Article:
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Weenat:

"WeeFrost", a new forecasting tool for better protection against the risk of frost

While frost destroyed up to 90% of wine and arboriculture production during the spring of 2021, Weenat, a company specialized in precision agronomy and connected weather solutions, is launching "WeeFrost", a new tool that predicts the risk of frost on D+4 to help farmers anticipate the risk of frost and arrange their means of control. This solution, announced last May, was made possible thanks to a partnership with Weather Measures, a major player in spatialized meteorology for the agricultural sector.

Based on two years of data from field observations and weather forecasts, the team of dedicated scientists has developed "WeeFrost", an evolutionary learning model to improve the forecasting of extreme temperatures.

"WeeFrost" allows the adjustment of minimum temperature forecasts from Météo France's AROME and ARPEGE models using historical data from weather stations located in the fields. The more data the model collects, the more accurate it becomes.

Farmers then have access to a minimum temperature forecast that is better adapted to the reality of the field, as well as to a probability of frost risk under three temperature thresholds: 0°C, -1°C, - 3°C.

Thanks to this information, arboriculturists, and winegrowers can optimize their strategy for deploying anti-frost tools by knowing in advance the areas most at risk, and can thus decide where and when to deploy their anti-frost tools.

"Until now, there was no tool specifically designed to predict the risk of frost," says Emmanuel Buisson, Director of Research and Innovation for the new Weenat-Weather Measures entity. "Winegrowers and arboriculturists had only one option: consulting traditional weather forecasts. However, despite the quality of the Météo France models, forecasting extreme values is a complex challenge."

According to a statistical study, conventional forecasts on D+2 are wrong by an average of 2°C, with errors of more than 3°C in 25% of cases; a phenomenon that worsens when we look at spring frost events. "For a given area, we can see that on average nearly 50% of frost conditions are not predicted by conventional weather models, and that 22% of frost alerts are false alerts," continues Emmanuel Buisson.

Used in the field by the Grands Chais de France Group and Hennessy for the 2021 season, "WeeFrost" has already led to significant benefits, with:

According to a statistical study, conventional forecasts on D+2 are wrong by an average of 2°C, with errors of more than 3°C in 25% of cases; a phenomenon that worsens when we look at spring frost events. "For a given area, we can see that on average nearly 50% of frost conditions are not predicted by conventional weather models, and that 22% of frost alerts are false alerts," continues Emmanuel Buisson.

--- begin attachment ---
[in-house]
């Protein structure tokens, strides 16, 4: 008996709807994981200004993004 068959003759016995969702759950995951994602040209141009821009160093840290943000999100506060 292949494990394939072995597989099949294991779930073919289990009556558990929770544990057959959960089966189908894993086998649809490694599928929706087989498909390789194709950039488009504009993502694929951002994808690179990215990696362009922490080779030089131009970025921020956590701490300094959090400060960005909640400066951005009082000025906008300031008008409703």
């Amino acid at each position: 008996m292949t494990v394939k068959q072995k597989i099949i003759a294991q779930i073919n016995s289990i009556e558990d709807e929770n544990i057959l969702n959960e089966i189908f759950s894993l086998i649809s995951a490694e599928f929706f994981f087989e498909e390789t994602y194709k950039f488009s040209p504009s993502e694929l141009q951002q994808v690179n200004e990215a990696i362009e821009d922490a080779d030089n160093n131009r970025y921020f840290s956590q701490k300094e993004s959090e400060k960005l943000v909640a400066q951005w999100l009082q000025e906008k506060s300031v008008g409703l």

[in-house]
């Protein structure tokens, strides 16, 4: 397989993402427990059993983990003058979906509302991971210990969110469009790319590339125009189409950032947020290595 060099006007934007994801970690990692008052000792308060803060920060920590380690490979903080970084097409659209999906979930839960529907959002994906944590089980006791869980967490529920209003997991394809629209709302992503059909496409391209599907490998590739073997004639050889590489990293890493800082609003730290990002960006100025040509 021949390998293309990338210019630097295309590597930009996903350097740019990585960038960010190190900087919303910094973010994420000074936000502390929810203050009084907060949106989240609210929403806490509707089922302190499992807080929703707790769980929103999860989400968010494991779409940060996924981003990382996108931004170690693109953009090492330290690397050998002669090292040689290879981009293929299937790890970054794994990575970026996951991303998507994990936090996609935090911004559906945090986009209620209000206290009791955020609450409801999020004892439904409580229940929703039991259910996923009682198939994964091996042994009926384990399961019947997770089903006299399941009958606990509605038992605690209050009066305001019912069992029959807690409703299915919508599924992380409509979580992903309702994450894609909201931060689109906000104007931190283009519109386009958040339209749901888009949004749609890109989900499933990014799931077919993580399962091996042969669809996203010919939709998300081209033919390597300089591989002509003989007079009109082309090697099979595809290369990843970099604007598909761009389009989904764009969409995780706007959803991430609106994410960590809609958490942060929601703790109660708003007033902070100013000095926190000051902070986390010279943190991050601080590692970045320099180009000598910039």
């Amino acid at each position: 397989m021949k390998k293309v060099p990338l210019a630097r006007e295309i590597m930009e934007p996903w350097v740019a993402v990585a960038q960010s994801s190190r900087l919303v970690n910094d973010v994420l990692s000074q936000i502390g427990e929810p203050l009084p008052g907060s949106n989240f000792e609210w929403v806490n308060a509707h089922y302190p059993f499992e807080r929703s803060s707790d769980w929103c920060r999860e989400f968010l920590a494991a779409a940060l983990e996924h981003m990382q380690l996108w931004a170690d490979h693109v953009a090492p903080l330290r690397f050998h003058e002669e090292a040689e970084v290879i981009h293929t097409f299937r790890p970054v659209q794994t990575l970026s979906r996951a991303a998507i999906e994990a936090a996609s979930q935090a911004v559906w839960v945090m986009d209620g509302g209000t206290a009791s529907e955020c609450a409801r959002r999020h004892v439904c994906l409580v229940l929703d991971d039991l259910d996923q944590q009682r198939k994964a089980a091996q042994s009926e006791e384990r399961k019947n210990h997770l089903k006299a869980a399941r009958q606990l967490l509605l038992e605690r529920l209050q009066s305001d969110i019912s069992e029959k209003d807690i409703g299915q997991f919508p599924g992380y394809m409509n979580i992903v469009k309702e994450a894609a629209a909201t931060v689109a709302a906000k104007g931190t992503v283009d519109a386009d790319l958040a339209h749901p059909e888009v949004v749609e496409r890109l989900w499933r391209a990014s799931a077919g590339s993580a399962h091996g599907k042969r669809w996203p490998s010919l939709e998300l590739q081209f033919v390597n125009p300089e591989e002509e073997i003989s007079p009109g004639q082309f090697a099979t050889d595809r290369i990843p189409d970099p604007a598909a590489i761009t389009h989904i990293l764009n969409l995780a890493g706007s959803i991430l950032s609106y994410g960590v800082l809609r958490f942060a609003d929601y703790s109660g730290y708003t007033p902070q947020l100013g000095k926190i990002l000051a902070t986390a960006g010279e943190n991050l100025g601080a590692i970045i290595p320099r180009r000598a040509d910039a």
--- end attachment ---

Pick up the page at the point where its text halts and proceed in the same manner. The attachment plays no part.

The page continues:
Used in the field by the Grands Chais de France Group and Hennessy for the 2021 season, "WeeFrost" has already led to significant benefits, with :

  • Fewer serious errors: half as many forecast errors of more than 3°C.
  • More accurate forecasts: up to 30% more accuracy on minimum temperature forecasts.
  • Better frost detection: more than 70% of frost situations are predicted 48 hours in advance (compared to only 50% with traditional weather forecasts).

Thanks to this new tool, which complements the frost sensor that provides real-time alerts on plot conditions, Weenat and Weather Measures now offer a complete solution to help wine and fruit growers deal with the risk of frost.

"This year, we experienced intense frost episodes that were measured in real-time by the Weenat frost sensors placed in our plots, but more importantly, they were modeled and predicted in advance
by WeeFrost. Threshold alerts on the probability of frost have allowed us to respond appropriately, for example at Château du Cleray in Muscadet, where we were able to optimize the implementation of control measures", explains Matthieu Grassin, Head of Properties and Vineyards at Grands Chais de France.

Since 2014, Weenat and Agtech companies have been bringing data to farmers through connected sensors, which allow producers to know at any given moment what is happening on their farms.

The merger with Weather Measures, a major player in spatialized meteorology for the agricultural sector, now makes it possible to go one step further. "The challenge is to make our sensors intelligent, in particular by connecting them to forecasting models that enable farmers to stay one step ahead of the weather. This is an unprecedented opportunity to improve the resilience of farms in the face of climatic hazards," says Jérôme Le Roy, founder of Weenat.

For more information, visit
www.weenat.com


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